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Tuesday, August 9, 2016

Why You Need an Advance Directive: VA Doctors Participate in 'Adverse Events' Study

Discussing end-of-life issues is never easy. However, difficult medical scenarios can arise at a moment’s notice, and we believe all our clients should have a say – albeit via a healthcare power of attorney – in their treatment when facing a terminal or debilitating condition. An advance directive is a power of attorney drafted solely to address complex medical issues – and specifically pertains to the scenario in which you cannot advocate for yourself due to unconsciousness, injury or illness. As a component of the healthcare power of attorney – also known as an “Advance Directive” – an agent can make important end-of-life decisions, including their wishes with regard to resuscitation, life support and pain management.

We know that making these decisions can be somewhat difficult, however the best course of action is to memorialize your wishes while you are still able. As revealed by a recent study involving several VA hospitals, doctors are having an increasingly difficult time communicating possible adverse side effects with patients – particularly those undergoing serious, complex surgical procedures.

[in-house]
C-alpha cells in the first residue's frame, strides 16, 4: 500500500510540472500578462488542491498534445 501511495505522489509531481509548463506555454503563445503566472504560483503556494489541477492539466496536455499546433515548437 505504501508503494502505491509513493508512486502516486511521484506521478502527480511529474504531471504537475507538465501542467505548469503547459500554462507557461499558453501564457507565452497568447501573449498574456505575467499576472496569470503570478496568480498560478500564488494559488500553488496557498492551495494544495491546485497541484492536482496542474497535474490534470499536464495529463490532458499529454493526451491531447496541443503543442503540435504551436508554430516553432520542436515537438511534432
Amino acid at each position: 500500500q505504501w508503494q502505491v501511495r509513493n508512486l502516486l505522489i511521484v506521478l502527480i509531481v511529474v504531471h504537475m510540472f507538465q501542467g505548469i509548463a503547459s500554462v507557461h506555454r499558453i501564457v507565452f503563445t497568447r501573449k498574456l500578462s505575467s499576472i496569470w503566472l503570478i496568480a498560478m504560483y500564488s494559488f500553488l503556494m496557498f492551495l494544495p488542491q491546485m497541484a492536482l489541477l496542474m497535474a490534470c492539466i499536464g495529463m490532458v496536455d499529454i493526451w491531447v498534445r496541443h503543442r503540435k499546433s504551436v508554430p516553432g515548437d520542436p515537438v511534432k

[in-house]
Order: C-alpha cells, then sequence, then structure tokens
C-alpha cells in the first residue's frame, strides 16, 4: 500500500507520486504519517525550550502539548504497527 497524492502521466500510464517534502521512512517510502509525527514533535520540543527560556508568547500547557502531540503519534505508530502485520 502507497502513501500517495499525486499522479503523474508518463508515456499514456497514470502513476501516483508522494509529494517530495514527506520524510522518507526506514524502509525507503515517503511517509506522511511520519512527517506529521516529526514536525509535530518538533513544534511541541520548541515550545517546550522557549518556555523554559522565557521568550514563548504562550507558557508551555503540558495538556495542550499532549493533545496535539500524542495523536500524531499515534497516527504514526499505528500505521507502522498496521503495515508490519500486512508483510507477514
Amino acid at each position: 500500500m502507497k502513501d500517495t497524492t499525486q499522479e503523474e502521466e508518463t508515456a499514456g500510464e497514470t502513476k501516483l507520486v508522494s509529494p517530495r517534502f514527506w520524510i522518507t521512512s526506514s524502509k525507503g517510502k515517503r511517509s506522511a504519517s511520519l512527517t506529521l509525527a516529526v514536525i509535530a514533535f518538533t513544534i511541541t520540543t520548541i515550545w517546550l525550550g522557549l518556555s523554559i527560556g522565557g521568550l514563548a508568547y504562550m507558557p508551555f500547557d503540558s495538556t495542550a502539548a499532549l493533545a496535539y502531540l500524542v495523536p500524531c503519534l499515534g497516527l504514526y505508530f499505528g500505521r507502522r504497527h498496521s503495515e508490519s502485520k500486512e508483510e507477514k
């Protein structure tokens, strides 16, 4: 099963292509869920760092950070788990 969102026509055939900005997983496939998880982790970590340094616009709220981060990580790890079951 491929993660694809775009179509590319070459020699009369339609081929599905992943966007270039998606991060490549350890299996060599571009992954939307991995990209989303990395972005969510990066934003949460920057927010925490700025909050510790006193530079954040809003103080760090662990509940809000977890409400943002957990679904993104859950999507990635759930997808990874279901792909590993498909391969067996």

The study, which focused primarily on medical errors made in the course of treatment, nearly 90 percent of all doctors involved reported that they routinely communicated adverse events with patients and/or family members within 24 hours of the incident occurring. Adverse events are described as anything from conducting an MRI on the wrong body part to leaving surgical equipment in the body after an operation. However, only one-half of doctors in this scenario reported they did not discuss with the patient whether the mistake was preventable, and just one-third discussed with patients ways the physician would work to ensure the mistake would not happen in the future.

In a statement by one VA physician, “[l]ots of clinicians don’t feel comfortable about these conversations, and doctors say they don’t know what to say, they don’t know how to say it….I’ve had no training on having these conversations in medical school or residency.”

Knowing that communication between doctors and patients can be difficult – or even non-existent – we encourage all of our clients to ensure their medical wishes are properly documented through the use of an Advance Directive and living will.

Contact an experienced estate planning attorney today!

For help executing an estate plan, please contact the experienced professionals of the Monk Law Firm, PLLC today: 803-594-4453. 


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| Phone: 803-594-4453
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| Phone: 704-369-9977

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